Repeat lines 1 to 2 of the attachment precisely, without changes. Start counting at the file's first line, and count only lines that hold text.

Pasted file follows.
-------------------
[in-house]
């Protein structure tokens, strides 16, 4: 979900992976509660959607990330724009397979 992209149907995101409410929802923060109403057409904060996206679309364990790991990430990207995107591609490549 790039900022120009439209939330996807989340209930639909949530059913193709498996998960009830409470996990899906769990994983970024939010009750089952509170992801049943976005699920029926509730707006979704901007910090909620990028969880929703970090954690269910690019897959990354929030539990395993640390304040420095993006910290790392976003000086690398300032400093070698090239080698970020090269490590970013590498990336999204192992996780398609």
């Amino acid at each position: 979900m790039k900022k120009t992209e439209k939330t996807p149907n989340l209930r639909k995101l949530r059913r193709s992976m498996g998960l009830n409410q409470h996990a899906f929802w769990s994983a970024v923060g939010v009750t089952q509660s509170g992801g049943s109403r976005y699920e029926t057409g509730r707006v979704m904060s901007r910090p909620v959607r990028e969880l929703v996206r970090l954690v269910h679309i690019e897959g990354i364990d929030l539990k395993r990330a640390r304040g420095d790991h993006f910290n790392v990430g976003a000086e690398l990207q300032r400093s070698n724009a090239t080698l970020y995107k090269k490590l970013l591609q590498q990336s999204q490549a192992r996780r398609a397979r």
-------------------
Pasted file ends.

[in-house]
């Protein structure tokens, strides 16, 4: 979900992976509660959607990330724009397979 992209149907995101409410929802923060109403057409904060996206679309364990790991990430990207995107591609490549 790039900022120009439209939330996807989340209930639909949530059913193709498996998960009830409470996990899906769990994983970024939010009750089952509170992801049943976005699920029926509730707006979704901007910090909620990028969880929703970090954690269910690019897959990354929030539990395993640390304040420095993006910290790392976003000086690398300032400093070698090239080698970020090269490590970013590498990336999204192992996780398609």